3G and 4G Wireless Speed Showdown: Which Networks Are Fastest?

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T-Mobile Wins Big in 3G

Wireless 3G and 4G service testing: T-Mobile
Photograph by Robert Cardin
T-Mobile's wireless services don't fit neatly into the 3G and 4G categories that we used in our study. The carrier considers any T-Mobile phone that uses the HSPA+14.4 technology or higher to be a 4G phone. Whether or not HSPA+ is a true 4G technology is a murky subject that continues to spark debate within the wireless industry.

To steer clear of that controversy, we chose to classify T-Mobile's wireless services by how well they matched up with competing services in the marketplace. For instance, the data transfer speeds we recorded when testing T-Mobile's advanced HSPA+42 (named for its theoretical top speed of 42 mbps) service compared well with those for the 4G services of the other carriers, so we treated it as competing directly with those services. We used a new T-Mobile HSPA+42 phone, the HTC Amaze, in match-ups against the late-model 4G phones of the other carriers.

We took the same approach with T-Mobile HSPA+21 service, which compared well with the 3G services of the other carriers, putting it head-to-head against those 3G services.

T-Mobile showed very well in the 3G competition, beating the competition in every city we tested except Dallas and Chicago, where AT&T's HSPA+ service earned top marks. T-Mobile's HSPA+ 21 service clocked download speeds averaging 3.84 mbps across our 13 test cities and upload speeds averaging 1.44 mbps. Overall, T-Mobile's speeds were about 50 percent faster, on average, than those of the second-place finisher AT&T, which posted 13-city averages of 2.62 mbps for downloads and 0.85 mbps for uploads.

T-Mobile's HSPA+ 42 service was extremely consistent, averaging between 3 mbps and 5 mbps for downloads in all 13 cities we tested in, and averaging between 1 mbps and 2 mbps for uploads in almost all cities. That level of speed is fine for video streaming, a service that T-Mobile says many of its customers use frequently.

"Nearly 50 percent of our 4G data traffic is video streaming, and growing, which shows our customers have really embraced the T-Mobile 4G experience," says Mark McDiarmid, T-Mobile's vice president of engineering.

Overall T-Mobile's HSPA+ 42 service delivered a 13-city average download speed of 5.53 mbps, versus 9.12 mbps for AT&T's 4G LTE service and 7.35 mbps for Verizon's. It also blew away Sprint's 4G WiMax service, which averaged 2.8 mbps across the 13 test cities.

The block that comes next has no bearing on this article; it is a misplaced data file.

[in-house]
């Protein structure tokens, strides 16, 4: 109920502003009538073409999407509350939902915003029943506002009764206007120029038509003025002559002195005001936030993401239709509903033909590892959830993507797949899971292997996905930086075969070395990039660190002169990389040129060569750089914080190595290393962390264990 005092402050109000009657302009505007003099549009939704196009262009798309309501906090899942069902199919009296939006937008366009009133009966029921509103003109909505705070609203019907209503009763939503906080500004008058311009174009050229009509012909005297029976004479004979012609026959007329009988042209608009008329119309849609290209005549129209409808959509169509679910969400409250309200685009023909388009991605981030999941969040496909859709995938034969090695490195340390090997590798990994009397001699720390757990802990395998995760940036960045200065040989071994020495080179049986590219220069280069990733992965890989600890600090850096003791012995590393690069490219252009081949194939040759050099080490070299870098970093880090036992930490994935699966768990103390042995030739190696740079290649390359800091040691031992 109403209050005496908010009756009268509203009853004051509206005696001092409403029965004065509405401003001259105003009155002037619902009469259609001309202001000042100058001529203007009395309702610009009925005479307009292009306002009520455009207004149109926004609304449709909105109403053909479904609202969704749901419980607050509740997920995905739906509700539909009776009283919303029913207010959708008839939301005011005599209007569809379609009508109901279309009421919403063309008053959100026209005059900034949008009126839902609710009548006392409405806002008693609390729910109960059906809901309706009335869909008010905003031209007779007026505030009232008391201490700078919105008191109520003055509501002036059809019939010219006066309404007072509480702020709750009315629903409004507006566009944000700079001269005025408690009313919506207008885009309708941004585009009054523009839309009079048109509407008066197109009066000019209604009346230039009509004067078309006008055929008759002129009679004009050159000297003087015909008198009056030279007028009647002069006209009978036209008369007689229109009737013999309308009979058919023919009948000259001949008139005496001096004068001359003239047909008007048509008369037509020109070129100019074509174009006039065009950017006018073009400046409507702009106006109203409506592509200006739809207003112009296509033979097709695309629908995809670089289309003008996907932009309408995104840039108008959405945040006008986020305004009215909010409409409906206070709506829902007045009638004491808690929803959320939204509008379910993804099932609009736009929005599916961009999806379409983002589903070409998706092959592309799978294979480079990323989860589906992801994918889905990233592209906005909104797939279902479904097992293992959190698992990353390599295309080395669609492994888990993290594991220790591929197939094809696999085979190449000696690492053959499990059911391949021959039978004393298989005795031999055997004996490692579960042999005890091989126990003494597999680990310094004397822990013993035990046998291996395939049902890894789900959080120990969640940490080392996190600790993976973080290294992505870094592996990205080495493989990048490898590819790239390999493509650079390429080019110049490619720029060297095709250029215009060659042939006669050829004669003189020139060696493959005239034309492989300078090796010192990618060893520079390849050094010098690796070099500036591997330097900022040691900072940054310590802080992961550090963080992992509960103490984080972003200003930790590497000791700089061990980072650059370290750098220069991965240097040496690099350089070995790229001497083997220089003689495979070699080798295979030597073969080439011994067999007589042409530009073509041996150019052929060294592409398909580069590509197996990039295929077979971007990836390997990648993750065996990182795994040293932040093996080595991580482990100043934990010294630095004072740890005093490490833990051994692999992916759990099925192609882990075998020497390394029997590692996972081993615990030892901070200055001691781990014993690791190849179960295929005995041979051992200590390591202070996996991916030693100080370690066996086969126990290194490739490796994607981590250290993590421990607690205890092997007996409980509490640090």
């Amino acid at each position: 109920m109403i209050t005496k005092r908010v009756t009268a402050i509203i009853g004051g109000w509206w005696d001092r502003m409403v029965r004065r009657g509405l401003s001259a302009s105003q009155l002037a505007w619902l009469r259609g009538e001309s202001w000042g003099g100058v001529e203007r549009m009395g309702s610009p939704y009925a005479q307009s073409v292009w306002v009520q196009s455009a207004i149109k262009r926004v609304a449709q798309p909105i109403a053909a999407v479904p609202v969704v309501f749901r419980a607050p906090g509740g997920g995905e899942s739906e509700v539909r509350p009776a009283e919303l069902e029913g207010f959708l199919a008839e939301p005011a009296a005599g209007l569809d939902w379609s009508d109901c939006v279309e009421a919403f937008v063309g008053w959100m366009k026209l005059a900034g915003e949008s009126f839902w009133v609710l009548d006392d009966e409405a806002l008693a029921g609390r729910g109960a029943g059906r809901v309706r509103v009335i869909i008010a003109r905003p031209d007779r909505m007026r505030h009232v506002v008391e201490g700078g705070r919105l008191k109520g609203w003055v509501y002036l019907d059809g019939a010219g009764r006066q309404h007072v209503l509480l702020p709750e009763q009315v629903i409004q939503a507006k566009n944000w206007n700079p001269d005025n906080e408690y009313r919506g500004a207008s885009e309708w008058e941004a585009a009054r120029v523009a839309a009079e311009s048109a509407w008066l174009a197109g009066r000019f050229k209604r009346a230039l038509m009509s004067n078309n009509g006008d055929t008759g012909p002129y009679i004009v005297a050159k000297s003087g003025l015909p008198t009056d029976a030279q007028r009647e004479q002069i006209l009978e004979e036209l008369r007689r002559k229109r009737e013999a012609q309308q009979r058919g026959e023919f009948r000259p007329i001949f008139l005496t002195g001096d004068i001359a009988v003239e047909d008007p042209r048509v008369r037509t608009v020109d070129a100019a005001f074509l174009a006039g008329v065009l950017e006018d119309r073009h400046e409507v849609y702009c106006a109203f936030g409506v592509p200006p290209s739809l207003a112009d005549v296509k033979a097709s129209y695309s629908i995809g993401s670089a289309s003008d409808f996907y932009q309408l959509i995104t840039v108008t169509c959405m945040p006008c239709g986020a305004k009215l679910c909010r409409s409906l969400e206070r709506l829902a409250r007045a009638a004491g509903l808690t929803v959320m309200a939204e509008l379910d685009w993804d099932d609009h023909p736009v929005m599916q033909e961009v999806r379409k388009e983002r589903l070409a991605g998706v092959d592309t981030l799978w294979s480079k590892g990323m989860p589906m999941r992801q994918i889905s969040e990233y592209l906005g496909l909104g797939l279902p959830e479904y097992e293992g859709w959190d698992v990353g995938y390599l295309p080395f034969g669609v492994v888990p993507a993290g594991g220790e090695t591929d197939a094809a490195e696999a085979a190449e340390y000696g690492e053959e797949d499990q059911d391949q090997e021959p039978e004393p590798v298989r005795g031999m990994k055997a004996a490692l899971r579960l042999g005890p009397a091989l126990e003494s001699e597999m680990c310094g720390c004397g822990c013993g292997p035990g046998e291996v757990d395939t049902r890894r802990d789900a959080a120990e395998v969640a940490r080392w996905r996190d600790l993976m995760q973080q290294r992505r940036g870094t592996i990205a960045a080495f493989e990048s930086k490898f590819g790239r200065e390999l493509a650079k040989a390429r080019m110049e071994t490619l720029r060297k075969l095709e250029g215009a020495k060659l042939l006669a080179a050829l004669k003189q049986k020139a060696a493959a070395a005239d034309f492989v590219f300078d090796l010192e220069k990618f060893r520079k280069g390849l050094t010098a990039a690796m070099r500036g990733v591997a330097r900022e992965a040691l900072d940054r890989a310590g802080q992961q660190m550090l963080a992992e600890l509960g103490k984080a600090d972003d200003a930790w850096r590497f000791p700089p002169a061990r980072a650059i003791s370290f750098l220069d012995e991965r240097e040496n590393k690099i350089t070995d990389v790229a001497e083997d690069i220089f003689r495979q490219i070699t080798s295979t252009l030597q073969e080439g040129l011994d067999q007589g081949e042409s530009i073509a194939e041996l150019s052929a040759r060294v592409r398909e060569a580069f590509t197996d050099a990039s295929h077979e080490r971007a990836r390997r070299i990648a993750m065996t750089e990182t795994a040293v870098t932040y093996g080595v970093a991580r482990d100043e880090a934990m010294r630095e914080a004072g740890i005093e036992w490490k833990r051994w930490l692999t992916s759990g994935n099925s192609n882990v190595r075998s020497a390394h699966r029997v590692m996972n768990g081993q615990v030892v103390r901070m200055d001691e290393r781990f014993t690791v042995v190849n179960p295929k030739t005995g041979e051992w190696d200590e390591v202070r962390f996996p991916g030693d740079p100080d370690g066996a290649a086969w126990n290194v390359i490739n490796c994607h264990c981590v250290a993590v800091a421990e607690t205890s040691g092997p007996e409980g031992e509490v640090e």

Unfortunately, the HSPA+ 42 service's 13-city upload speed average of 1.32 mbps fell well below Verizon's 5.86 mbps and AT&T's 4.91 mbps. That transfer rate could cause problems for T-Mobile customers who want to use their phones to shoot live video or to share large files.

When the T-Mobile HSPA+ 42 is not available, the phone downshifts to the T-Mobile HSPA+ 21 technology, which in our experience usually didn't result in disruptive speed decreases.

T-Mobile's solid performance in our tests comes after a tough financial year for the carrier: The FCC and the FTC blocked its planned sale to AT&T, and more recently it has begun laying off employees (1900 so far) and closing call centers (seven so far).

Phones used in testing T-Mobile's's wireless services: Samsung Sidekick 4G (left) for 3G, and HTC Amaze 4G (right) for 4G.
While T-Mobile markets both of its HSPA+ services as being 4G, it has also announced that it hopes to launch its own LTE service in 2013 to compete with those of its larger competitors. (But since T-Mobile calls its current service "4G," what will it call its LTE network--"4G-er"? "4G+"? "4G 2.0"?) The carrier has said that it is laying off workers and closing call centers to save money for the new LTE network.

Though T-Mobile has been losing customers over the past year--in part because of its long courtship with AT&T--it continues to offer pricing plans (prepaid and postpaid/no contract) that are more flexible and less expensive than the ones its larger competitors offer. And that difference in approach demonstrates the wisdom of scuttling the AT&T/T-Mobile planned merger: The U.S. wireless market needs a (relatively) small, innovative insurgent to compete with the big boys to spur innovation and keep prices in check.

The results of our tests suggest that T-Mobile isn't just the "low-cost leader," either; its data service rivals those of AT&T and Verizon. The fact is that many (though not all) consumers can save money with a T-Mobile plan--and get good data service, too.

"The big winner here is T-Mobile," says Sanford Bernstein's Moffett. "If you can get past the '4G versus faux-G' hurdle, T-Mobile's network offers very good value for the money."

Next page: How Verizon performed.

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